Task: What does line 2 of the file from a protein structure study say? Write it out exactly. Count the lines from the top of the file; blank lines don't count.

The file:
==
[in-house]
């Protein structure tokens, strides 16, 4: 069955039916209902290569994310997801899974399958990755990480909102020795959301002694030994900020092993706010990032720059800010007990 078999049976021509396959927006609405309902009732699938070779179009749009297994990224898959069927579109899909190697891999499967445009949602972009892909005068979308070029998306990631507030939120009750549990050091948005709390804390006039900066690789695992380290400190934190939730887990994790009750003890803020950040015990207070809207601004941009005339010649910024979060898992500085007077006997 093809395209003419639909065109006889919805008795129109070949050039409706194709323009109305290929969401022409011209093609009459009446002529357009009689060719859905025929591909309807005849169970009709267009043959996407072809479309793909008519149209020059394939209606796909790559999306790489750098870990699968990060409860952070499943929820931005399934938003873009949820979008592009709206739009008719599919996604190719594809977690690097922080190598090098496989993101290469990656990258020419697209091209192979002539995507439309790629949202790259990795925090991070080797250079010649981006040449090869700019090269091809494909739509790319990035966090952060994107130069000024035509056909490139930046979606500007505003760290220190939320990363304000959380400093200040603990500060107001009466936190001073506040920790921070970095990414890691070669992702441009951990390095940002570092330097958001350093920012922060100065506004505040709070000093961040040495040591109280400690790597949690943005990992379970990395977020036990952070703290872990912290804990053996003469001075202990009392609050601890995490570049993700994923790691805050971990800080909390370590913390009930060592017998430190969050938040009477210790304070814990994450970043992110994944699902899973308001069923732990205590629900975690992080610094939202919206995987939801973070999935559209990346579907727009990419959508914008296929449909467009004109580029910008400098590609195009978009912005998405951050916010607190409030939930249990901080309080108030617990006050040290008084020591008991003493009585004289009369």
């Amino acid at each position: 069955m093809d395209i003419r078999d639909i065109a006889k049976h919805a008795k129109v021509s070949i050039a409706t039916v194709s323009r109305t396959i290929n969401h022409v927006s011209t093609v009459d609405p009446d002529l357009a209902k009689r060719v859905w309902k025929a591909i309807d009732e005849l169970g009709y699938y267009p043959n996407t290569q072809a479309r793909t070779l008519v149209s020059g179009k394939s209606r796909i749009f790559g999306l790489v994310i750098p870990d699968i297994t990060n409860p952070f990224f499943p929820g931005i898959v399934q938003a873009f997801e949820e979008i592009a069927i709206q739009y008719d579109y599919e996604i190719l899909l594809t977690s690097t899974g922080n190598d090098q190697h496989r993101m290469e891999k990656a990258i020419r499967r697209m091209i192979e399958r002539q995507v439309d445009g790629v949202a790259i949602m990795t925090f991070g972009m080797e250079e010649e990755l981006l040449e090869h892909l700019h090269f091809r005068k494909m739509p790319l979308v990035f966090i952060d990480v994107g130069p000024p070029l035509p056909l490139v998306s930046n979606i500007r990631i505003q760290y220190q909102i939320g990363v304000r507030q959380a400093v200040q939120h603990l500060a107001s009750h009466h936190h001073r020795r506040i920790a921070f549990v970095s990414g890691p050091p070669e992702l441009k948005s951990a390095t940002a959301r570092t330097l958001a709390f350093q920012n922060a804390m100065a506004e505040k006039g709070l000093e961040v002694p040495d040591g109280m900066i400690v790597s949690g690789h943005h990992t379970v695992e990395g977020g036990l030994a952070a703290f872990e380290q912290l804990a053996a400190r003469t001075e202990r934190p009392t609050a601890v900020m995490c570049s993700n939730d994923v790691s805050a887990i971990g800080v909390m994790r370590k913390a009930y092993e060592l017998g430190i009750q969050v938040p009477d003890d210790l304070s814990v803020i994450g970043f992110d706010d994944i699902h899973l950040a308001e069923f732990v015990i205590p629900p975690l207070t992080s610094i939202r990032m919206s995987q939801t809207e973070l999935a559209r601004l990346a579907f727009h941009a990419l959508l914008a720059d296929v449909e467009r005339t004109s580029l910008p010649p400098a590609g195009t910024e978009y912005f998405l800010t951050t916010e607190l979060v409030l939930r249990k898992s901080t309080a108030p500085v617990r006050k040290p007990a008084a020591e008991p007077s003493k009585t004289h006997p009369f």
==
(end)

């Protein structure tokens, strides 16, 4: 069955039916209902290569994310997801899974399958990755990480909102020795959301002694030994900020092993706010990032720059800010007990 078999049976021509396959927006609405309902009732699938070779179009749009297994990224898959069927579109899909190697891999499967445009949602972009892909005068979308070029998306990631507030939120009750549990050091948005709390804390006039900066690789695992380290400190934190939730887990994790009750003890803020950040015990207070809207601004941009005339010649910024979060898992500085007077006997 093809395209003419639909065109006889919805008795129109070949050039409706194709323009109305290929969401022409011209093609009459009446002529357009009689060719859905025929591909309807005849169970009709267009043959996407072809479309793909008519149209020059394939209606796909790559999306790489750098870990699968990060409860952070499943929820931005399934938003873009949820979008592009709206739009008719599919996604190719594809977690690097922080190598090098496989993101290469990656990258020419697209091209192979002539995507439309790629949202790259990795925090991070080797250079010649981006040449090869700019090269091809494909739509790319990035966090952060994107130069000024035509056909490139930046979606500007505003760290220190939320990363304000959380400093200040603990500060107001009466936190001073506040920790921070970095990414890691070669992702441009951990390095940002570092330097958001350093920012922060100065506004505040709070000093961040040495040591109280400690790597949690943005990992379970990395977020036990952070703290872990912290804990053996003469001075202990009392609050601890995490570049993700994923790691805050971990800080909390370590913390009930060592017998430190969050938040009477210790304070814990994450970043992110994944699902899973308001069923732990205590629900975690992080610094939202919206995987939801973070999935559209990346579907727009990419959508914008296929449909467009004109580029910008400098590609195009978009912005998405951050916010607190409030939930249990901080309080108030617990006050040290008084020591008991003493009585004289009369």